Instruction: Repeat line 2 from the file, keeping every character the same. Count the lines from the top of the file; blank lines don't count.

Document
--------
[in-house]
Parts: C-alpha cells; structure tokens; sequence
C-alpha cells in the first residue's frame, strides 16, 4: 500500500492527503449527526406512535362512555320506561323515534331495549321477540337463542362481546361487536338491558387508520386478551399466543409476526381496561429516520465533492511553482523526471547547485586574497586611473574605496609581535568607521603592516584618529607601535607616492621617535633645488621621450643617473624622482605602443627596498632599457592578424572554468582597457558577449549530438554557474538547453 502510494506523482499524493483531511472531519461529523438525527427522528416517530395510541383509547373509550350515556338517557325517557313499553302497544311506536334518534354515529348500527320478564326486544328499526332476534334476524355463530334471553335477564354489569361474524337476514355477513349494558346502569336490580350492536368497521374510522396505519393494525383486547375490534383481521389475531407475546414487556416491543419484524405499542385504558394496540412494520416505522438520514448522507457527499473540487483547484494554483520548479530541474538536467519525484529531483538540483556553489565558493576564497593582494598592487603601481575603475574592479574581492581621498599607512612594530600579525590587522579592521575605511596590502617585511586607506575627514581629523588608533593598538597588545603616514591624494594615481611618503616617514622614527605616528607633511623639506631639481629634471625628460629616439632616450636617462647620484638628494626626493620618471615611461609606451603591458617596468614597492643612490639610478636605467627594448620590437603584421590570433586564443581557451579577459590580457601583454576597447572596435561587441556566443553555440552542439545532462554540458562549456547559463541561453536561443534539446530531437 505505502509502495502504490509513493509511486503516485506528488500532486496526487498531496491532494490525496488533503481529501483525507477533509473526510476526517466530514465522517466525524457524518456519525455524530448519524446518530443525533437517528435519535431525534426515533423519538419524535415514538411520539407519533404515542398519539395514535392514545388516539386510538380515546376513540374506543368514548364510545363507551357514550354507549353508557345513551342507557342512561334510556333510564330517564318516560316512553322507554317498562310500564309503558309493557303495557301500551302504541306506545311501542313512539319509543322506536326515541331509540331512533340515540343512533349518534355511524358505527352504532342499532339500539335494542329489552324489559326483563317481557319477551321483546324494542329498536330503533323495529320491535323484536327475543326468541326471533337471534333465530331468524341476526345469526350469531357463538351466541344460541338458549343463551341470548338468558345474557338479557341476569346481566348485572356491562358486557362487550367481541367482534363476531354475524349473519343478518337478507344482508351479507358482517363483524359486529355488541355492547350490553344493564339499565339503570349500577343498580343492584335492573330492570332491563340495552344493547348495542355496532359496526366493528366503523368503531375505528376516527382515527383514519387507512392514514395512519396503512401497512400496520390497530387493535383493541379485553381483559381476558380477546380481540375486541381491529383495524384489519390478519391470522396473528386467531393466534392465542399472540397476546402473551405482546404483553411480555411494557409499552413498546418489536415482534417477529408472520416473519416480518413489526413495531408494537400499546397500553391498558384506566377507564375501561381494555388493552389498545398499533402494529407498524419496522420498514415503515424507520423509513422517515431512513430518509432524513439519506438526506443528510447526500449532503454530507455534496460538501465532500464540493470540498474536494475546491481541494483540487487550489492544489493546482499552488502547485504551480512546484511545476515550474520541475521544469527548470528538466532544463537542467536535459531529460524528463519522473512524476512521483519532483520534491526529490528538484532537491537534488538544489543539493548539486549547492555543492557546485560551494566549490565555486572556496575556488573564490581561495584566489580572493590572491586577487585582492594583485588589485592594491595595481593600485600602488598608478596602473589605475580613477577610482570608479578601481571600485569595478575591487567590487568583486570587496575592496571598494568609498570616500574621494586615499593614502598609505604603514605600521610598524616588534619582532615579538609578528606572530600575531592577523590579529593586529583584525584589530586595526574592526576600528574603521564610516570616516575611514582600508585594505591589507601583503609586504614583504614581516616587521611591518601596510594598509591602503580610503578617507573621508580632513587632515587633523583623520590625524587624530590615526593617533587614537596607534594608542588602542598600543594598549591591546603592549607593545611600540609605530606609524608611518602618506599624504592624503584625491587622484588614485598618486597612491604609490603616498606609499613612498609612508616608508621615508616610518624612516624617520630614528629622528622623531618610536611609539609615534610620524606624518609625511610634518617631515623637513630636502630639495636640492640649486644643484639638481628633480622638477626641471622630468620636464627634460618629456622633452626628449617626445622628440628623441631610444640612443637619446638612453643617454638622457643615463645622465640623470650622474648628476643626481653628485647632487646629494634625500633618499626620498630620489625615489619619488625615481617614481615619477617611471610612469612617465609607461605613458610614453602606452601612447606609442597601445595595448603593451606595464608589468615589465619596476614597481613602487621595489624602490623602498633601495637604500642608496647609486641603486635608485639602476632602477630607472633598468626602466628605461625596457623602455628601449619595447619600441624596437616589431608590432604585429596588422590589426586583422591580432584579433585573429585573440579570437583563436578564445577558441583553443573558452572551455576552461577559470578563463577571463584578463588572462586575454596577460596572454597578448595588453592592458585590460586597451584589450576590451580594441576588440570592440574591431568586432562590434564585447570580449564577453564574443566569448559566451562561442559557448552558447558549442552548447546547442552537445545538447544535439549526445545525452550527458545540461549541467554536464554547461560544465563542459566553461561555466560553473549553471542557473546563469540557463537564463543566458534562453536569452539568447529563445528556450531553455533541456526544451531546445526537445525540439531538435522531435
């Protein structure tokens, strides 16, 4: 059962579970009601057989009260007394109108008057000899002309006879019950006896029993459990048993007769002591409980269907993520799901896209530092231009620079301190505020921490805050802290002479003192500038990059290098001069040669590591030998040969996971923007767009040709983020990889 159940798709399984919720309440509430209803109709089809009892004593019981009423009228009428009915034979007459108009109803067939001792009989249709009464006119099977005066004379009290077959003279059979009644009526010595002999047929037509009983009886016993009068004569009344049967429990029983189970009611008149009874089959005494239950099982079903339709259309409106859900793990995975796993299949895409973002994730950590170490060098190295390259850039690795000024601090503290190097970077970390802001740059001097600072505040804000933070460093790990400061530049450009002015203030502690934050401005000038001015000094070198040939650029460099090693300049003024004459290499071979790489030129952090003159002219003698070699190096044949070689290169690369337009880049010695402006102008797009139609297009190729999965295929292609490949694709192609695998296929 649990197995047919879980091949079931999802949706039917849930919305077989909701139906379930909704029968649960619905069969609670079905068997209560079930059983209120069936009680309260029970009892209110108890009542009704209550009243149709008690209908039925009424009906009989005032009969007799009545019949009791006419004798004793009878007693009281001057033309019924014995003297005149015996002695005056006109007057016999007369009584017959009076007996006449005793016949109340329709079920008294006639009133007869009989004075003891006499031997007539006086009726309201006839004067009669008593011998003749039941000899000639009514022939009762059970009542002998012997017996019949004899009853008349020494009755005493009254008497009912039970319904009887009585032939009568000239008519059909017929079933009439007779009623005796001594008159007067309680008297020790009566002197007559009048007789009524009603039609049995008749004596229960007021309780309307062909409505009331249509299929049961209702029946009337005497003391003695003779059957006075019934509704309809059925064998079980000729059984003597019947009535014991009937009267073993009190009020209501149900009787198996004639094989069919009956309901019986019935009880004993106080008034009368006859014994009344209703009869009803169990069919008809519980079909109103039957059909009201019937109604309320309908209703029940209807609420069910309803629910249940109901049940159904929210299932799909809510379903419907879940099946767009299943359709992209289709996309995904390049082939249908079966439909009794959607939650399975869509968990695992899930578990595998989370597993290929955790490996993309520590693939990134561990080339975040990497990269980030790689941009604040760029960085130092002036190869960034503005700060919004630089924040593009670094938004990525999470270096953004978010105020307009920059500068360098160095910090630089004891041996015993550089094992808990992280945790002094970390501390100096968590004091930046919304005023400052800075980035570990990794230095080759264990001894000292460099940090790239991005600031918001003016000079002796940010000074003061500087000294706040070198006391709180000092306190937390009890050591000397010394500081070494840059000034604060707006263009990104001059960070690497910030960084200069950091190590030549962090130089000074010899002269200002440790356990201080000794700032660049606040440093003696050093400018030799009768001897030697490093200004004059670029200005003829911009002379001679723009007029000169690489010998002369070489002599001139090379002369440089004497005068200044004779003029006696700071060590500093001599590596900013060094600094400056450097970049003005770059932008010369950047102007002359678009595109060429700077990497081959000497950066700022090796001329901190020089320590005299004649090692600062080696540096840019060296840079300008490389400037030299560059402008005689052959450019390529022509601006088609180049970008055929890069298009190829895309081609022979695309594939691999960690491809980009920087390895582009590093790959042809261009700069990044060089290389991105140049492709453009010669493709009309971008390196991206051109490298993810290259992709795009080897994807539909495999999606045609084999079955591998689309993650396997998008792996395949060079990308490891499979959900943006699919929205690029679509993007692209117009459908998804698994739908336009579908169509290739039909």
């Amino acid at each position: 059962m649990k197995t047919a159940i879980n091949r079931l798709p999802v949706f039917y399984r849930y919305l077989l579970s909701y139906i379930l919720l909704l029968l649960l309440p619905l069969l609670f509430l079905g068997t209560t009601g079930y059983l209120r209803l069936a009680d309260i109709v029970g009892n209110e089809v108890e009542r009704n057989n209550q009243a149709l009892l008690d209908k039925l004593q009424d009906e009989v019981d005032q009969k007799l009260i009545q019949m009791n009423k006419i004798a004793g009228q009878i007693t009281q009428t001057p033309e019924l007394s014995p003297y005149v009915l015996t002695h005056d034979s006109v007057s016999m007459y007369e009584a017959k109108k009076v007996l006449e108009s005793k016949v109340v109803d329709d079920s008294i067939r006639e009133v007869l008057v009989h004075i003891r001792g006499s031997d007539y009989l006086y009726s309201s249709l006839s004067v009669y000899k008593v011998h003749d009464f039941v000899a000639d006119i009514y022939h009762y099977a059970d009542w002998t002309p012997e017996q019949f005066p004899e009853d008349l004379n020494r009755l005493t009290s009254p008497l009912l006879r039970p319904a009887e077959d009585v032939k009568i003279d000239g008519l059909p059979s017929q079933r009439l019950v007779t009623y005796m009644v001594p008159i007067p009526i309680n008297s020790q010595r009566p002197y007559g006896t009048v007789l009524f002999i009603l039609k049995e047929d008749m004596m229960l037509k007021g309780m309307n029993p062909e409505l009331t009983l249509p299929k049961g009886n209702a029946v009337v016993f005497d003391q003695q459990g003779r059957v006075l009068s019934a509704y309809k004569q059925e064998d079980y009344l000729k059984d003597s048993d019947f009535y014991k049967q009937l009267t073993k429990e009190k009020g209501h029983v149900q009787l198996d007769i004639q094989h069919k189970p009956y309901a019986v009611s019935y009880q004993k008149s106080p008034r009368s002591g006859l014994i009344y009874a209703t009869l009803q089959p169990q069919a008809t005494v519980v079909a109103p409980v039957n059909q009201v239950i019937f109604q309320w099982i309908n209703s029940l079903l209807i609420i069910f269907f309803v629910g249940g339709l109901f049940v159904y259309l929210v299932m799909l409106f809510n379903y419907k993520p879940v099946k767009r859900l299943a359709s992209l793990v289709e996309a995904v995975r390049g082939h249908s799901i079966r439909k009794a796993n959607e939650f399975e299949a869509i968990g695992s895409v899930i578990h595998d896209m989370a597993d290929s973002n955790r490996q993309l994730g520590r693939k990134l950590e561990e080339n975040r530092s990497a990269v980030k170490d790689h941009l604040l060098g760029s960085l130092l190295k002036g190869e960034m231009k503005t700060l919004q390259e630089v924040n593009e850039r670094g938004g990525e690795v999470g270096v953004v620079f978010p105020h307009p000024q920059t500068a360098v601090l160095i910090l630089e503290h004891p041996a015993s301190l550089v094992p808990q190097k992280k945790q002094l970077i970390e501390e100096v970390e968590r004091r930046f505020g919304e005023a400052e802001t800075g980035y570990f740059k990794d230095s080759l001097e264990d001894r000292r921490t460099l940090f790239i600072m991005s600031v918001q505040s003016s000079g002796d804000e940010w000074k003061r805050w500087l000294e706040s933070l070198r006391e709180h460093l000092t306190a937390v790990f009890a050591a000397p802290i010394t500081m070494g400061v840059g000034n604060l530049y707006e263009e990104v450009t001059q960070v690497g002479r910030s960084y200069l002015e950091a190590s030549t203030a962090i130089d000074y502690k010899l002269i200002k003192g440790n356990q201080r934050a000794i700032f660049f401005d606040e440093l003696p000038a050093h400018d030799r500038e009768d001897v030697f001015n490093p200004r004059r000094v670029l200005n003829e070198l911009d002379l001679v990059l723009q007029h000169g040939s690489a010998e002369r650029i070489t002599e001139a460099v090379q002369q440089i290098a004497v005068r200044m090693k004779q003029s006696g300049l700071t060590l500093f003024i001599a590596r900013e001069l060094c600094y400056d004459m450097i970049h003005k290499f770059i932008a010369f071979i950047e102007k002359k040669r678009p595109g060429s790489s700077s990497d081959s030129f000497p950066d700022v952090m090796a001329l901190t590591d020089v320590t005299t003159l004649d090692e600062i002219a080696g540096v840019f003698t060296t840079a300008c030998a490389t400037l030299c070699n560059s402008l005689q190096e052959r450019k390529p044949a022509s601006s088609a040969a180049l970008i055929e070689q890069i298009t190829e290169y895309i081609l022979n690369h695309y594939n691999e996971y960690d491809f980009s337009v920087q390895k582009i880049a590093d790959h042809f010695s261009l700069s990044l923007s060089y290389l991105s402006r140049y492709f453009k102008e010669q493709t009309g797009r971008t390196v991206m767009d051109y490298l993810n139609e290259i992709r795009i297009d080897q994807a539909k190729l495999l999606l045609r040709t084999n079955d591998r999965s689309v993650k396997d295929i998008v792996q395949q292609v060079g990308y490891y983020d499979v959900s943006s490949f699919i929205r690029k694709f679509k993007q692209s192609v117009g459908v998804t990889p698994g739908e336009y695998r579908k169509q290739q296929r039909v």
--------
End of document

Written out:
Parts: C-alpha cells; structure tokens; sequence